https://padlet.com/nicolethelibrarian/nbasekqoazt336coRelated: cynthiakuhlman • Social Justice
8 Ways Teachers Can Address White Supremacy in the Classroom Help your students build a better world with these strategies, lessons, and tools. White supremacy, and the concept of whiteness that it relies on, grows when it goes unnamed and unchallenged. In the absence of honest conversations about race, it festers like a wound. It's more important than ever to have these tough conversations with our students. 21 Anti-Racism Videos To Share With Kids The United States has a racism problem. The idea of tackling such complicated and hurtful topics in our homes and classrooms is daunting, but we can’t look away. We MUST face it. Fortunately, we live in a time when technology provides resources, such as the anti-racism videos below, designed to support us as we navigate these difficult and painful conversations. For Parents and Educators It’s crucial that you feel confident and prepared to lead important discussions about what it means to be not only “not racist,” but resolutely anti-racist.
Five Ways to Reduce Racial Bias in Your Children Children notice difference across racial lines. Even from a very young age, babies scan a face differently if it belongs to someone of a different race, suggesting that racial bias may be hardwired. But noticing difference is not the same as having negative or positive beliefs around difference. How to Develop Culturally Responsive Teaching for Distance Learning Hammond distinguishes the differences between culturally responsive education, multicultural education and social justice education. Each is important, but without a focus on building students’ brain power, they will experience learning loss. When it comes to distance learning, applying culturally responsive teaching requires “remixing” education by borrowing from the best practices in how kids learn (Montessori, project-based learning, etc.) in a way that repositions the student as the leader of his own learning. By giving students more agency, the idea is to disrupt old routines around teaching and learning that make the student dependent on the teacher for receiving knowledge. “It’s going to stretch us a little out of our own comfort zones, but it’s worth it in the long run if we can get students to continue to do that thinking,” said Hammond. She advises three strategies to help students gain that independence:
Fostering Civil Discourse: How Do We Talk About Issues That Matter? The coronavirus pandemic is forcing educators to adapt to unprecedented shifts in how they interact with students, all while the United States continues to grapple with ongoing issues around race, policing, voting rights, and more. Students develop knowledge, skills, and informed civic responsibility when they are invited into conversations that are emotionally engaging, intellectually challenging, and relevant to their own lives. Engaging in civil discourse means bringing your mind, heart, and conscience to reflective conversations on topics that matter, in ways that allow you to extend your understanding in dialogue with others. It does not mean prioritizing politeness or comfort over getting to the heart of the matter. This PDF resource was originally published in 2016 under the title Fostering Civil Discourse: A Guide for Classroom Conversations. Read our blog post to learn more about why we decided to update this guide in 2020.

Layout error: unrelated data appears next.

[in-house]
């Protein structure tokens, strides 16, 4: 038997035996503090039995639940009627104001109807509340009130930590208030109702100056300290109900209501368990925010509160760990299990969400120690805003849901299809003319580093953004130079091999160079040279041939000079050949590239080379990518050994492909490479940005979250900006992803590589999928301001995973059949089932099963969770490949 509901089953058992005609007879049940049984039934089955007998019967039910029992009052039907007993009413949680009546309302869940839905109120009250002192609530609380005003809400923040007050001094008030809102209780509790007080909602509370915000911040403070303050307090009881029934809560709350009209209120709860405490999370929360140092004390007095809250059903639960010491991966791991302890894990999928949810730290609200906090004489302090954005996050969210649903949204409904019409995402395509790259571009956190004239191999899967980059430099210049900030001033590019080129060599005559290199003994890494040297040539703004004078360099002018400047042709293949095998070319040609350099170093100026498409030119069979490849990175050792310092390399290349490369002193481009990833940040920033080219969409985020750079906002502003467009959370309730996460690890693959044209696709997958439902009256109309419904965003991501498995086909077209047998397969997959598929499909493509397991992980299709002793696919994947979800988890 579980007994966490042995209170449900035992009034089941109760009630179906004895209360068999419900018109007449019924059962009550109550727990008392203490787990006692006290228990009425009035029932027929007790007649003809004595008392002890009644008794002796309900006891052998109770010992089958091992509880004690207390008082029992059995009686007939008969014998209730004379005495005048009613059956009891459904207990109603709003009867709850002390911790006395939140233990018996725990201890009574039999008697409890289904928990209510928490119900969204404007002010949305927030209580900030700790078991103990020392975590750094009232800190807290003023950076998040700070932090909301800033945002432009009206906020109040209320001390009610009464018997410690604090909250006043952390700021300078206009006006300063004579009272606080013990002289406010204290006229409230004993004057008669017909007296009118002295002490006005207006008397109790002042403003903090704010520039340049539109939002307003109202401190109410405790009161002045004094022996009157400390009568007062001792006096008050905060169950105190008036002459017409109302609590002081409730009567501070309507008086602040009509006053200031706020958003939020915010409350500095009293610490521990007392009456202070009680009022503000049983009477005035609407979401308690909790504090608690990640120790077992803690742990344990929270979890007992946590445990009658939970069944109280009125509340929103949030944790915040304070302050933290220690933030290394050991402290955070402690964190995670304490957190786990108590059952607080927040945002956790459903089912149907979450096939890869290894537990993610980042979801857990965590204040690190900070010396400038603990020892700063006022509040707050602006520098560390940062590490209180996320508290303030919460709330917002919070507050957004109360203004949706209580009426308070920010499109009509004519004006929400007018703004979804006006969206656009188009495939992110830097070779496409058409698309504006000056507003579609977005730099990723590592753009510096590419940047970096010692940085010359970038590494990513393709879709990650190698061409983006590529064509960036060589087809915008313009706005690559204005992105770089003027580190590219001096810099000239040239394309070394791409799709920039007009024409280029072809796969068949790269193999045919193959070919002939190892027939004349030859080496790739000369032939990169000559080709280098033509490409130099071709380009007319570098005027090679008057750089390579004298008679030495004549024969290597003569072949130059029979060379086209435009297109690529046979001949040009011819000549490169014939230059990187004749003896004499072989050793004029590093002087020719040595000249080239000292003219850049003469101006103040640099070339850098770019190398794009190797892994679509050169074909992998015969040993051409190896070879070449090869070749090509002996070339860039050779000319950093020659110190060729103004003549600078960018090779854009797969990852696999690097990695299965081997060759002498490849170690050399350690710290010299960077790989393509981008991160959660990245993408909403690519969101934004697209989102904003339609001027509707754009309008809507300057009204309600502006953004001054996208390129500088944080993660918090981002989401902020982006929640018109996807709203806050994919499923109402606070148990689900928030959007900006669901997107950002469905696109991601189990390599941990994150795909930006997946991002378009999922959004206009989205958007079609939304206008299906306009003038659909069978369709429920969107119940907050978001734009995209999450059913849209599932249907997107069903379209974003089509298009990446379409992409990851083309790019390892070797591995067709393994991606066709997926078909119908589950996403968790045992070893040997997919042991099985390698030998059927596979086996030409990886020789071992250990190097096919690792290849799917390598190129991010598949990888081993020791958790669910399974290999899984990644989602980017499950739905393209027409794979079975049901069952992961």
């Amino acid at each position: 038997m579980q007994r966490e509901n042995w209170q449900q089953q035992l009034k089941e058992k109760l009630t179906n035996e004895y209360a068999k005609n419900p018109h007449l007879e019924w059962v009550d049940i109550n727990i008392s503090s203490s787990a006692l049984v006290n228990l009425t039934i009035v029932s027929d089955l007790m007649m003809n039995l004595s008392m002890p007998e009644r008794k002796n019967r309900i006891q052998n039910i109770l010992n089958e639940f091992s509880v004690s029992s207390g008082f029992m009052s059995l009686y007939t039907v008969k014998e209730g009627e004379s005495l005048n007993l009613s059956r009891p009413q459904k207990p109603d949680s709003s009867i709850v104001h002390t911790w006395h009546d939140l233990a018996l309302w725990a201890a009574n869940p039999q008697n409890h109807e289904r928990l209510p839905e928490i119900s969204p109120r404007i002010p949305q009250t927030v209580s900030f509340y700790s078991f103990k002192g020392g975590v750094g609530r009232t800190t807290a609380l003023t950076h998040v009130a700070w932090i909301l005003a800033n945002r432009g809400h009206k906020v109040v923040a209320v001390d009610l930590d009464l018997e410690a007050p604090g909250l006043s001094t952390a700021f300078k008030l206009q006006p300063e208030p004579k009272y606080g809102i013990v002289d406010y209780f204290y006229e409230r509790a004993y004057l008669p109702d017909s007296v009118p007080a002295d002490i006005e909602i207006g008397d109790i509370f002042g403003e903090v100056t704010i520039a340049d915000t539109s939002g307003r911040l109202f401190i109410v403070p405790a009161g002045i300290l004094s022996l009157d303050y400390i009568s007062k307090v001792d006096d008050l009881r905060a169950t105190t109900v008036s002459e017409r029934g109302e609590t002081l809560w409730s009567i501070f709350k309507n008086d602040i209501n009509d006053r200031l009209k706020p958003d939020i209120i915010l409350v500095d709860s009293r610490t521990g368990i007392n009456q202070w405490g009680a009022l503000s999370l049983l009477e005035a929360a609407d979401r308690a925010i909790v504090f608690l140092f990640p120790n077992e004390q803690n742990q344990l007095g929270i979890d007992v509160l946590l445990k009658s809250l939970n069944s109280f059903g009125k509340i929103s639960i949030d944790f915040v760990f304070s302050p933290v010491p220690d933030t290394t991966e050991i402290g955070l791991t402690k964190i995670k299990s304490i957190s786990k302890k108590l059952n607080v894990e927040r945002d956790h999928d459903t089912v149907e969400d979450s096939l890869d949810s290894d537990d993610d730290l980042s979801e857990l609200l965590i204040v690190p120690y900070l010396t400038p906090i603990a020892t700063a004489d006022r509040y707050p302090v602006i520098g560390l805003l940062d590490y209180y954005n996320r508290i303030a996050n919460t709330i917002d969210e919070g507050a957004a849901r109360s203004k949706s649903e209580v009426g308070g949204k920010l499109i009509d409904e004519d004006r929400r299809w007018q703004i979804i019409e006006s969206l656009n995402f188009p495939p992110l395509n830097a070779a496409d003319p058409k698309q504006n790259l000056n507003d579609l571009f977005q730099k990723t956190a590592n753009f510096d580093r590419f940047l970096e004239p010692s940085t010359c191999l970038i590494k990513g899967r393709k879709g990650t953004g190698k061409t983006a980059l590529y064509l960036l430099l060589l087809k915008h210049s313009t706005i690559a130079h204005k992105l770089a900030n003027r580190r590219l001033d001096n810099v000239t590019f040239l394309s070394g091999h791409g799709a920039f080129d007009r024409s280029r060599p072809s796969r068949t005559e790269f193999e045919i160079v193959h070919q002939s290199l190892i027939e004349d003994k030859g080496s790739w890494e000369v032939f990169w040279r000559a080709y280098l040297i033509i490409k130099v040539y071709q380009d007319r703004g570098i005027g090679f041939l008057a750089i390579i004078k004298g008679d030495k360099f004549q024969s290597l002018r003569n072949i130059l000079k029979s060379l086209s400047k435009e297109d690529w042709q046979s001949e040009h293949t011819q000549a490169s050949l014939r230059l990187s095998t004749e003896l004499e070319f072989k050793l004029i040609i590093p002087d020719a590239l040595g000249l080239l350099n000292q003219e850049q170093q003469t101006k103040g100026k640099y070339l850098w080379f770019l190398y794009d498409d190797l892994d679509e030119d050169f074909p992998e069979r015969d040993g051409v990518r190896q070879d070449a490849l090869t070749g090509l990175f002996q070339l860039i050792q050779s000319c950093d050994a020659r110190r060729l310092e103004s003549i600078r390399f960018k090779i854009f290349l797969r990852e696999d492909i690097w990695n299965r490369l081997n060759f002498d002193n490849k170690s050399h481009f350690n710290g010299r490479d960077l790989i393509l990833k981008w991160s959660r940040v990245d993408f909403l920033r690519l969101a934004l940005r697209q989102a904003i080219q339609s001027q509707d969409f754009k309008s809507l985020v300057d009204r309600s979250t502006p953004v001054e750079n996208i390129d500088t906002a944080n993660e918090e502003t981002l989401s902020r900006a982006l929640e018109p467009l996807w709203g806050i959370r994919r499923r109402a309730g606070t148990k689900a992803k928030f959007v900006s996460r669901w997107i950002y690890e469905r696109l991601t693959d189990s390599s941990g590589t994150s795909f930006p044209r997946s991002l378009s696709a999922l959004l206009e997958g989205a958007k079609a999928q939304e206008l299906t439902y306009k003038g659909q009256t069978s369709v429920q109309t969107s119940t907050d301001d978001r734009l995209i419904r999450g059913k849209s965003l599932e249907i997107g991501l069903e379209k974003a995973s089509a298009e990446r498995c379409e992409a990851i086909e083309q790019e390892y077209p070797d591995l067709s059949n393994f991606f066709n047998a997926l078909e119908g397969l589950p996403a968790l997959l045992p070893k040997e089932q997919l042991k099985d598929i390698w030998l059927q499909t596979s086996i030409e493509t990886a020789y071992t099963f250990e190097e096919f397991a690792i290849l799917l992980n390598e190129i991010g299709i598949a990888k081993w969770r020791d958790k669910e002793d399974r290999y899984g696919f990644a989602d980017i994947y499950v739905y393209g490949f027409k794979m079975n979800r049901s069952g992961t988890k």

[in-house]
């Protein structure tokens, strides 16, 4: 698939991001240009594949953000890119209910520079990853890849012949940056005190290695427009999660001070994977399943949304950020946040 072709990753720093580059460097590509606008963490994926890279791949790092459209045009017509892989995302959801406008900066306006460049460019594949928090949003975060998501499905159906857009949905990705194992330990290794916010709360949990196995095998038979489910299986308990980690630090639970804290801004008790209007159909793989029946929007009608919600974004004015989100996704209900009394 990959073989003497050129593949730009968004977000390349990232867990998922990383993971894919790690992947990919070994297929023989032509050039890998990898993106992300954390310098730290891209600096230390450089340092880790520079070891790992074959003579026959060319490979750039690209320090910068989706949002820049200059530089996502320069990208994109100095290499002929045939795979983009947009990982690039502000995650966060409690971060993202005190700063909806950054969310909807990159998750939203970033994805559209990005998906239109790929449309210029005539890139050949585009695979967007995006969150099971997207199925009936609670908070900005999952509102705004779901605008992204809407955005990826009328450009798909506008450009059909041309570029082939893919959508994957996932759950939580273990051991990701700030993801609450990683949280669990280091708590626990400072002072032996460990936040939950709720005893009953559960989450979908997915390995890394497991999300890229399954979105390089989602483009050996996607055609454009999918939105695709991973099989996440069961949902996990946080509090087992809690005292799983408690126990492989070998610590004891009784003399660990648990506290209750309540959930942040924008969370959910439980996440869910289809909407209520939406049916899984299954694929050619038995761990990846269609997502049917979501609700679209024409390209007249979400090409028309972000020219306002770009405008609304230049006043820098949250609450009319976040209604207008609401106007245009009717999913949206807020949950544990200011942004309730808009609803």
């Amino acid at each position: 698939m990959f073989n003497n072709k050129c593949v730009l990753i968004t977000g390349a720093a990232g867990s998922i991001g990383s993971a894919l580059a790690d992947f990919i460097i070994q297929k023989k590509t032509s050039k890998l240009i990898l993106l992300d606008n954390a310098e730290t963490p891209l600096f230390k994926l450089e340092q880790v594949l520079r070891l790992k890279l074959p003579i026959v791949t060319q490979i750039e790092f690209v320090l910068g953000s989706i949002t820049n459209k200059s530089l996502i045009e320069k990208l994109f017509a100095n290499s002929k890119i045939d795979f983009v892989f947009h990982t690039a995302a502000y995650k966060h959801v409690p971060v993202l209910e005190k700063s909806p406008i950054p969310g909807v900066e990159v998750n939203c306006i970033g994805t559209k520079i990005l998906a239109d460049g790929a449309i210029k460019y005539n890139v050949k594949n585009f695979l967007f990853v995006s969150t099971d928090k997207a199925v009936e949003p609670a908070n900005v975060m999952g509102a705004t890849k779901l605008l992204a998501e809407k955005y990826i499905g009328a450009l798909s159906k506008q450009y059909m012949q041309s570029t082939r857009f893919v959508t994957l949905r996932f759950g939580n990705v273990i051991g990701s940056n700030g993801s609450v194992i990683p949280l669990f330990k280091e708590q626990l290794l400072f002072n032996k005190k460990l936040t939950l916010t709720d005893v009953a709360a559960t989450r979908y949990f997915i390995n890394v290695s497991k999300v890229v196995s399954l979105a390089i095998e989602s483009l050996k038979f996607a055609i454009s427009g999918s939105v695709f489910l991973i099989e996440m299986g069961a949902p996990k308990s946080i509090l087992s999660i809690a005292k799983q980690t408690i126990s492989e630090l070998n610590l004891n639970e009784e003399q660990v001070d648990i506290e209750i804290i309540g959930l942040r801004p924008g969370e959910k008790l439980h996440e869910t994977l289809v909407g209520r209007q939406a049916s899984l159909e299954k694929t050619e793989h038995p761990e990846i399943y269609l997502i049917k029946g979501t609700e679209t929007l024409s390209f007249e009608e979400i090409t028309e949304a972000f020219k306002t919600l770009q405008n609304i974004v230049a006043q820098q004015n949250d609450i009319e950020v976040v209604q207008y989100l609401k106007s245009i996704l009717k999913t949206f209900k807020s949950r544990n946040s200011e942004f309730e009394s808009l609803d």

Microaggressions in the Classroom As a white, privileged, cisgender, heterosexual male, I can walk into most situations with people of my own race, or with mixed race, gender, sexual orientation, or socio-economic status groups, and not have to be on my guard. I do not have to worry if others think I legitimately belong there because of course I do. Nobody wonders how I got my job, and my input is most often given credibility.
Research-Based Advice on Teaching Children Not to Be Racist Make your lessons age appropriate. It's important to tailor your message about diversity to your child's age (PDF), as we recently reported in Personality and Social Psychology Bulletin. Up until about age seven, what we say takes precedence over everything else, including children's own experiences. Beginning at around age 10, however, children's experiences start to matter more than our messages do. Teaching Resources - Teaching for Change : Teaching for Change Anti-Bias Education Articles, Recommended Books Anti-bias curriculum is an approach to early childhood education that sets forth values-based principles and methodology in support of respecting and embracing differences and acting against bias and unfairness. The overarching goal is creating a climate of positive self and group identity development. Black Lives Matter at School Lessons, Articles, Recommended Books, Films, and more
Reflecting on George Floyd’s Death and Police Violence Towards Black Americans For more information on our response to these events: On May 25, 2020, George Floyd was suffocated by a police officer in Minneapolis, while three other officers looked on. George Floyd has joined a long list of black men, women, and children who have been killed in recent years by police officers. Here is a list of some of the names of black people killed by the police between Eric Garner's murder in 2014 and George Floyd's murder this year. Protests have erupted across the United States—and even across the world—in response to these deaths.